That would add to the other two Semitic loanwords 麻* and 桂** here.

The merger of *-r with *-l in Old Chinese means 麻 *mrál could have gone back to an earlier 麻 *mrár which then aligns very nicely with the Semitic source to support Prof. Mair's suggestion.

We already have a precedent for a borrowing of this nature in 桂 *qájs "cinnamon, cassia" which could regularly go back to *qjáts and is likely associated with Hebrew qetsia "cassia

source of last two ¶s

[VHM:  *má ("hemp")]

[VHM:  **guì ("cinnamon, cassia")]

I had an old, learned German friend named Elfriede Regina (Kezia) Knauer (1926-2010) who was very much aware of the Semitic origins of her nickname and often asked me about its Sinitic parallels (see here, here, here, here, and here).  Hebrew קְצִיעָה‎ ("cassia tree"). Compare cassia. From Latin cassia ("cinnamon"), from Ancient Greek κασσία, κασία, κάσια (kassía, kasía, kásia), from Hebrew קְצִיעָה‎ (qəṣīʿā), from Aramaic קְצִיעֲתָא‎ (qəṣīʿătā), from קְצַע‎ (qṣaʿ, "to cut off") (source).

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Living fossils: Taiwan tea and salmon

Two articles in Chinese (here and here) recently brought news of an indigenous type of tea and referred to it as a rare type of salmon.  Trying to figure that out led to two linguistic puzzles:

1. Making sense of the unusual name for the salmon:  yīnghuā gōu wěn guī 櫻花鉤吻鮭 (lit., "cherry-hook-kiss / mouth-salmon"; i.e., the Formosan landlocked salmon).

2. Understanding how, even metaphorically, a kind of tea would be referred to as a type of salmon.

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Bear words

In "Dynamic stew" (10/24/13) and the comments thereto, we had a vigorous discussion of words for "bear" in Korean, Sinitic, Tibetan, and Japanese,  And now Diana Shuheng Zhang has written a densely philological study on "Three Ancient Words for Bear," Sino-Platonic Papers, 294 (November, 2019), 21 pages (free pdf).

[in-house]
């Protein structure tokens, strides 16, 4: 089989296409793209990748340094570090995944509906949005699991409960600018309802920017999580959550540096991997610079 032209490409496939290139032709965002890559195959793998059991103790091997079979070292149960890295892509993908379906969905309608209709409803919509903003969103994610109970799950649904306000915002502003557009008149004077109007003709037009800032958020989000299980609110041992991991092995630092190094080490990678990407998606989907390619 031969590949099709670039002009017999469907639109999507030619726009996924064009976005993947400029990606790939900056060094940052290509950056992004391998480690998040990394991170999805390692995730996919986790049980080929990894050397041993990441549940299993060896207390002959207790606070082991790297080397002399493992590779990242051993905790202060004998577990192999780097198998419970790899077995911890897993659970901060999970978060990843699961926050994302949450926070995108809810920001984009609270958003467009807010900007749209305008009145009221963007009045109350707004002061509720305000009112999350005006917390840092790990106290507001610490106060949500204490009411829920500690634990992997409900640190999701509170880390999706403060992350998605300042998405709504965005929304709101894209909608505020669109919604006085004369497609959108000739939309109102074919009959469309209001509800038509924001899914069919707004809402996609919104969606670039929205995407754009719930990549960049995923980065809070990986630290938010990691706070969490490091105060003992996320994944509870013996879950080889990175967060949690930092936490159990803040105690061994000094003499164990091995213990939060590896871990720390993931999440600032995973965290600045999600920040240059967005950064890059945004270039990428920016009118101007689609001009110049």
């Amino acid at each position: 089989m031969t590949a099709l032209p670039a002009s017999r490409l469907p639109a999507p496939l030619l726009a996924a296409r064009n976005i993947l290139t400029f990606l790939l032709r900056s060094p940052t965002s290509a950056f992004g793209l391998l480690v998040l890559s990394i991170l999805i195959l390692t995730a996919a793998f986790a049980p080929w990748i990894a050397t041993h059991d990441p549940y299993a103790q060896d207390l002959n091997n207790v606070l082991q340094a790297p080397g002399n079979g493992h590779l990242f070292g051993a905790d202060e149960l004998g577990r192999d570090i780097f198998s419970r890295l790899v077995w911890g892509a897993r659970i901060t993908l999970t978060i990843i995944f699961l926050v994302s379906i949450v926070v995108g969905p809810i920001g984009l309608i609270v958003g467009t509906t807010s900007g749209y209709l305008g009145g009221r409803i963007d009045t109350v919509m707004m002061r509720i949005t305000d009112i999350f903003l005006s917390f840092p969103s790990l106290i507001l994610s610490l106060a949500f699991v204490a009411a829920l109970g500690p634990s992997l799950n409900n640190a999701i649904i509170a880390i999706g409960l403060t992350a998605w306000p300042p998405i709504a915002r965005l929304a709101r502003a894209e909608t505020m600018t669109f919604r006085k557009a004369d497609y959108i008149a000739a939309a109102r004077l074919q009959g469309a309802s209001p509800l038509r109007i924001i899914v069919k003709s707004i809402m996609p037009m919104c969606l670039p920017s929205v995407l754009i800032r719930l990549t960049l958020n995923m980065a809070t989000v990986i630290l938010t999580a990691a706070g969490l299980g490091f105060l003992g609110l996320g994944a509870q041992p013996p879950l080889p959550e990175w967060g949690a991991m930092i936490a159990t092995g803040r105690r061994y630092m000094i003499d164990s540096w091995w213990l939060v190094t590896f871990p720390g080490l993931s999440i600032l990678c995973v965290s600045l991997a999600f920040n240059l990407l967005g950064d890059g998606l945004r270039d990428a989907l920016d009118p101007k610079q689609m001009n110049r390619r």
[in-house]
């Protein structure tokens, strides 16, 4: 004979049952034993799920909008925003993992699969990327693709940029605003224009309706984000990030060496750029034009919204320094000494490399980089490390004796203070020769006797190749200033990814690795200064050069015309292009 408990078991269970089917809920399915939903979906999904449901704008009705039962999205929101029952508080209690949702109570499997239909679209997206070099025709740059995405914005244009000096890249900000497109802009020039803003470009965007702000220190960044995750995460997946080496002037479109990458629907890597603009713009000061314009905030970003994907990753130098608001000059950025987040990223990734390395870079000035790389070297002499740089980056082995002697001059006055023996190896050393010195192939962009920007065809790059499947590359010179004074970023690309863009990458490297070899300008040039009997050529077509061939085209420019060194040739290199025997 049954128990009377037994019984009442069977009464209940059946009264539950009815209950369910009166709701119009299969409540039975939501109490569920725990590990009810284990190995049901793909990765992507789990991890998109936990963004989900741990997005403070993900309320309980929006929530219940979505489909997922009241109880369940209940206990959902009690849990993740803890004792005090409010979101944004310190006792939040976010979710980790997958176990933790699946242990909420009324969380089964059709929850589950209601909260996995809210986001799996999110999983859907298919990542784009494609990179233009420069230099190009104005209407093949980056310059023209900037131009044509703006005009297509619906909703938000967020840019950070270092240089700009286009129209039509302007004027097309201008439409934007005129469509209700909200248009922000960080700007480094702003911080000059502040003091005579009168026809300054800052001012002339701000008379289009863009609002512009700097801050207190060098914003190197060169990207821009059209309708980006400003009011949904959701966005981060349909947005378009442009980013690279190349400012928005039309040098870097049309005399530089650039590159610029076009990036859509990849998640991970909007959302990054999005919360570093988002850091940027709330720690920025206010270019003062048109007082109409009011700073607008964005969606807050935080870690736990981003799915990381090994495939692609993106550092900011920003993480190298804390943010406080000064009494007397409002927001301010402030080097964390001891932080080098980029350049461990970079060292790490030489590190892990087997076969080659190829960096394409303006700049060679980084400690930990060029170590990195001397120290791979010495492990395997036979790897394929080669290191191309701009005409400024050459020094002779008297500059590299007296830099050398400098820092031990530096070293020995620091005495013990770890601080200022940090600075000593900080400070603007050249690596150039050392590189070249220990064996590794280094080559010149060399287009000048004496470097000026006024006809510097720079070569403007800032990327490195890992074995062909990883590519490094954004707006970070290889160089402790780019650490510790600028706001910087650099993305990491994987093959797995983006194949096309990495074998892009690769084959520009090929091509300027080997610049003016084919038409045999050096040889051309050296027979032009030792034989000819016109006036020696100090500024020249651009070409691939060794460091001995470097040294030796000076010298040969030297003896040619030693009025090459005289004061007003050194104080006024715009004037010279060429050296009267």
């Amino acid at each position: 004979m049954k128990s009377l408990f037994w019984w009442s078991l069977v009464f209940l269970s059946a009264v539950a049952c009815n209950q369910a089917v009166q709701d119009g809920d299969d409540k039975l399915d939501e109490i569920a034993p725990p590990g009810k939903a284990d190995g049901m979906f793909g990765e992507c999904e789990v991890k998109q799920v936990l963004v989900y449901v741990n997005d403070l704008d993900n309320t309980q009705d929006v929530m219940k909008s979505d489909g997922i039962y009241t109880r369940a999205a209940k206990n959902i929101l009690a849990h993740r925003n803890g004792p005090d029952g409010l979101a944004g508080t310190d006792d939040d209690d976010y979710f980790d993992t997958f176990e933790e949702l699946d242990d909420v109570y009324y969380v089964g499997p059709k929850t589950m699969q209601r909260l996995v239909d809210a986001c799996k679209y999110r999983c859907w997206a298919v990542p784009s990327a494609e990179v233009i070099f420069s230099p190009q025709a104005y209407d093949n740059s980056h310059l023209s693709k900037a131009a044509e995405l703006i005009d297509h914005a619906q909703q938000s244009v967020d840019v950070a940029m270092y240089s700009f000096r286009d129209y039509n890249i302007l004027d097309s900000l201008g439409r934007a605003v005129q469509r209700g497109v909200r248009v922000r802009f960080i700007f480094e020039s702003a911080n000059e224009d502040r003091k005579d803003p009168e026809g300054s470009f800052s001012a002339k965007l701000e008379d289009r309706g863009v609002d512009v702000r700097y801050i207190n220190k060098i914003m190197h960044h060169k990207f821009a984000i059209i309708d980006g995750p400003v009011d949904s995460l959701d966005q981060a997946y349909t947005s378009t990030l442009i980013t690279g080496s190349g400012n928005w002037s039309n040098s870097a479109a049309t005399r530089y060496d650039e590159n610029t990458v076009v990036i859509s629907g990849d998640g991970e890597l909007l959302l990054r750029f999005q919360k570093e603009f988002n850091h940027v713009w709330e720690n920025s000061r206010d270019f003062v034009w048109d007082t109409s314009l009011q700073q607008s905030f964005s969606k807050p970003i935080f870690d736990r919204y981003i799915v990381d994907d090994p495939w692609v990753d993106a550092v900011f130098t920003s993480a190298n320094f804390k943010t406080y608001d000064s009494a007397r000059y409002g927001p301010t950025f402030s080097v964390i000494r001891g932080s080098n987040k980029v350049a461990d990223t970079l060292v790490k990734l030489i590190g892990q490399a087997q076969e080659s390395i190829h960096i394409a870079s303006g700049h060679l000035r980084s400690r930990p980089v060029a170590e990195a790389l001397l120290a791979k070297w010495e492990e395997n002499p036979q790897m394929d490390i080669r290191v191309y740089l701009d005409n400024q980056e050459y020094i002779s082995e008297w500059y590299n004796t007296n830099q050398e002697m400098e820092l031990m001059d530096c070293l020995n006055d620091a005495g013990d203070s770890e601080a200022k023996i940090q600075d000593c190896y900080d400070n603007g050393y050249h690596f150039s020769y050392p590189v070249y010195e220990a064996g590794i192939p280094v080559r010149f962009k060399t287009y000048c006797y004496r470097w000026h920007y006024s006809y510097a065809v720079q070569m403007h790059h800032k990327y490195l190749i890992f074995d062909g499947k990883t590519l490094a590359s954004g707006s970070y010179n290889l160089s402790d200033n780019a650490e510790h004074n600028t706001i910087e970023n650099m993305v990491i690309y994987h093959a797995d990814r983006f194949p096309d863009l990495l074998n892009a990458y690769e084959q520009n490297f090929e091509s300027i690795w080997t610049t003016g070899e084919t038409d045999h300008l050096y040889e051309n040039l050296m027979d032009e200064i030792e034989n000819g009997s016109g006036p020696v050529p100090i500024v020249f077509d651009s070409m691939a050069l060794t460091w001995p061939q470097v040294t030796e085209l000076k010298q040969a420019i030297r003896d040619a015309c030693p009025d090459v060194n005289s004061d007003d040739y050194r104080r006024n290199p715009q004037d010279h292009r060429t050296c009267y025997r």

Let's start with the basic word for "bear" in Sinitic:  xióng (MSM) 熊.

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Mare, mǎ ("horse"), etc.

[This is a guest post by Robert Hymes]

I just happened to be reading your Language Log post from April, "Of horseriding and Old Sinitic reconstructions." I too have always been sympathetic to the possibility of a mare-馬 connection, which I've tended to assume would have happened through a Chinese borrowing from Indo-European either directly or mediatedly, though as you point out the problem of the "mare" root's presence in only Germanic and Celtic is, well, a problem.

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Some Mongolian words for "horse"

This is a follow-up post to "'Horse' and 'language' in Korean" (10/30/19).  The two main words for "horse" in Mongolian that we will consider are mor' and adyy, though we will also touch upon others.

My original inquiry:

If you know, please tell me the difference between морь / mor' and адуу / adyy.

Is it true that морь means "gelding" (to be ridden) and адуу means horses in general, but not for riding.

Any other nuances of these two words that might be useful for me to understand how they are thought of by Mongolian people?

I presume that Manchu "morin" is borrowed from Mongolian.

Many correspondents kindly replied to my inquiry concerning the difference between adyy and mor.  Because most of their responses are brief and informal, I will not cite all the respondents by name, though I will list them in the acknowledgements.

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Gomphocarpus physocarpus

Here's what it looks like (click to embiggen for necessary detail):